Through 3/16 Rusalka. Never before staged at Lyric, Dvořák’s opera tells the dark fairy tale of the water nymph Rusalka, who falls in love with a prince and wishes to become human. It doesn’t end as happily as Disney’s The Little Mermaid. Ana María Martínez, who sang Desdemona in Otello earlier this season, plays Rusalka. $44–$319. Civic Opera House, 20 N Wacker. lyricopera.org
Music of the Baroque
3/2–3 at 7:30 Update: This is rescheduled for 4/21 due to a fire at the Harris Theater. MoB’s principal guest conductor, Nicholas Kraemer, showcases works in the Italian style by Handel and Bach, including Bach’s Violin Concerto No. 1. $27–$75.
3/30–31 at 7:30 Let there be light! Jane Glover helms Haydn’s great oratorio The Creation, overseeing orchestra, chorus, and a soloist corps including the stellar soprano Elizabeth Futral and the sensitive tenor Nicholas Phan. $27–$75.
3/2, 30: North Shore Center for the Performing Arts, 9501 Skokie, Skokie. 3/3, 31: Harris Theater, 205 E Randolph. baroque.org
Pick-Staiger Concert Hall
3/5 at 7:30 The avant-garde violinist Miranda Cuckson, ecumenically visiting both Northwestern and the U. of C. this month (see University of Chicago Presents), headlines a concert of music by the thorny 20th-century Italian composer Luigi Nono. $4–$6.
Through 3/2 Since its 1998 premiere, Mark Adamo’s opera Little Women has scored dozens of repeat performances. The accessible (and maybe the tiniest bit cloying) score strikes operagoers as modern but not scary. $7–$16.
Northwestern U, 50 Arts Circle, Evanston. pickstaiger.org
3/22 at 8 Musicians from Ravinia’s summer conservatory, Steans Music Institute, play Haydn and Schubert chamber works and a commission called Aria Fantasy by David Ludwig that premiered at last summer’s festival. $10.
Critic’s Pick 3/29 at 8 New-music vocal groups are about as scarce as hen’s teeth. If you want to include a Pulitzer-winning composer, pretty much all you’ve got is the octet Roomful of Teeth, which counts the 31-year-old Pulitzer winner Caroline Shaw as one of its founding members. The group’s Ravinia debut brings Shaw’s Partita for Eight Voices to the Midwest for the first time. $10.
Lake Cook and Green Bay, Highland Park. ravinia.org
3/2 at 3 If you love piano recitals, this is your month. Evgeny Kissin kicks off three straight Sunday afternoon piano programs at Orchestra Hall with Schubert’s “Gasteiner” Sonata, etudes, and a sonata by Scriabin. $50–$230.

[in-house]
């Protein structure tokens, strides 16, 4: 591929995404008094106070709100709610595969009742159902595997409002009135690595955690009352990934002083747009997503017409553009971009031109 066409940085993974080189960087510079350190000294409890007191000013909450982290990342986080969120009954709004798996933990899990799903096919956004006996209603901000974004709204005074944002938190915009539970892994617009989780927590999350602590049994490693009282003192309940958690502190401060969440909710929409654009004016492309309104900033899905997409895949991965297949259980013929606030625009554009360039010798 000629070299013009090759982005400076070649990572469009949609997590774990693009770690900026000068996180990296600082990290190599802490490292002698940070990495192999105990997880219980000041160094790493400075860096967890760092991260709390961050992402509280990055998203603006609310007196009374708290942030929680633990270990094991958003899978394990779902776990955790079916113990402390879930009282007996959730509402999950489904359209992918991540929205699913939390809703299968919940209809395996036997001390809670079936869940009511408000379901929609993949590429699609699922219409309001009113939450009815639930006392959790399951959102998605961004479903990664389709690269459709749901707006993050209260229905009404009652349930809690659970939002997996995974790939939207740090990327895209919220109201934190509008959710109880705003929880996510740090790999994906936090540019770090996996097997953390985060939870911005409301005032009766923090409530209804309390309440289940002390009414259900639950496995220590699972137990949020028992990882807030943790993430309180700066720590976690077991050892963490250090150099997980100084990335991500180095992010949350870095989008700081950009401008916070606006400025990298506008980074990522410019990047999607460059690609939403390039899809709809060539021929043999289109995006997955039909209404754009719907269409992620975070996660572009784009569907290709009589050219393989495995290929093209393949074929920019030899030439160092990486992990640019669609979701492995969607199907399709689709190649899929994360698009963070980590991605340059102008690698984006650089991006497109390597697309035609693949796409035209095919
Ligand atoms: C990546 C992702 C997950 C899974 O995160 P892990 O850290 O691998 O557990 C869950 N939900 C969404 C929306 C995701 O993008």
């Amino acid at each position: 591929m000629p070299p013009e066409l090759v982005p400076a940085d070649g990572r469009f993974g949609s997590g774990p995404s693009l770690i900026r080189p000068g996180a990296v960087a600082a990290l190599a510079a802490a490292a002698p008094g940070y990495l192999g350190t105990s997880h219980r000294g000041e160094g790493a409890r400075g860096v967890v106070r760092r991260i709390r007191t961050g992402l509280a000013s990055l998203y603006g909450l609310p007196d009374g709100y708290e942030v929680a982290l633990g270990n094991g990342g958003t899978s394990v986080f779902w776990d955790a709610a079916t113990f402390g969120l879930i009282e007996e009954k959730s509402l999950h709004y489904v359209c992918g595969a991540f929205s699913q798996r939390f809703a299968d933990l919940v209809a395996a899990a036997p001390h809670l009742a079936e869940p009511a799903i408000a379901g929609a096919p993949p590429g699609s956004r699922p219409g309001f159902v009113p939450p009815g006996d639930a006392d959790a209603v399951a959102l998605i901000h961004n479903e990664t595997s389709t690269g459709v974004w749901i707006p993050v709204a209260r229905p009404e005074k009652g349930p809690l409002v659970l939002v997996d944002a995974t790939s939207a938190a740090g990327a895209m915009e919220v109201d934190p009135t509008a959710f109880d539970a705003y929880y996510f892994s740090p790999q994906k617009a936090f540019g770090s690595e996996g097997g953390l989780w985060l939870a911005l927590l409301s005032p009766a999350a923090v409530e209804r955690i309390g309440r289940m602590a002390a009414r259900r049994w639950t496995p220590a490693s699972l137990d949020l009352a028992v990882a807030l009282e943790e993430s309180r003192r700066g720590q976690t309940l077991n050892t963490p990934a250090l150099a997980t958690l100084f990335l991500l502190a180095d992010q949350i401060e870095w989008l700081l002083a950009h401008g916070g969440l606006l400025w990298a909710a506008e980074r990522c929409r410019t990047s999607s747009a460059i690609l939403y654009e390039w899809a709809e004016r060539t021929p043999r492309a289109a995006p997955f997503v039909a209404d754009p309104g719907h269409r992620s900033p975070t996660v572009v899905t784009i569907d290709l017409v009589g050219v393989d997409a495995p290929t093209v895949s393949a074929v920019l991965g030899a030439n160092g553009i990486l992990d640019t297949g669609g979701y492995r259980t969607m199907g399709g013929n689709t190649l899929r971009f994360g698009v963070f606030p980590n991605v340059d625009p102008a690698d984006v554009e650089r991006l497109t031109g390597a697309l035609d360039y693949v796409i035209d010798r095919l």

3/9 at 3 The willowy pianist Mitsuko Uchida begins her stay in Chicago with a solo recital of a late Schubert sonata (D. 894) and Beethoven’s 33 Variations on a Waltz by Anton Diabelli. $34–$99.
3/16 at 3 Leif Ove Andsnes, the Norwegian pianist and conductor, is on a Beethoven kick in his career. Here he plays nothing but, covering a theme and variations and three sonatas, including the “Appassionata.” $28–$92.
3/17 at 8 The Israel Philharmonic Orchestra, under its music director for 37 years, the eminent Zubin Mehta, plays Bruckner’s Eighth Symphony. $61–$199.
3/23 at 3 The Australian Chamber Orchestra anticipates this spring’s CSO exploration of Prokofiev, Shostakovich, and Britten, called Truth to Power, with short works including Britten’s Variations on a Theme of Frank Bridge. $21–$87.
220 S Michigan. cso.org
University of Chicago Presents
3/2 at 3 The violinist Miranda Cuckson, in her first of two local appearances (see Pick-Staiger Concert Hall), gives a recital including works by new-music celebrities Sofia Gubaidulina and Georg Friedrich Haas. $5–$25. Logan Center, U of C, 915 E 60th. chicagopresents.uchicago.edu
3/1 at 7:30, 3/2 at 3 The Minnesota-based choir, which champions unashamedly beautiful new choral music, tours Illinois with the works of Stephen Paulus, Aaron Jay Kernis, Eric Whitacre, and others. 3/1: $5–$45. Edman Chapel, Wheaton College, 418 N Chase, Wheaton. wheaton.edu/ticketoffice. 3/2: Free–$20. Rockefeller Chapel, U of C, 5850 S Woodlawn. rockefeller.uchicago.edu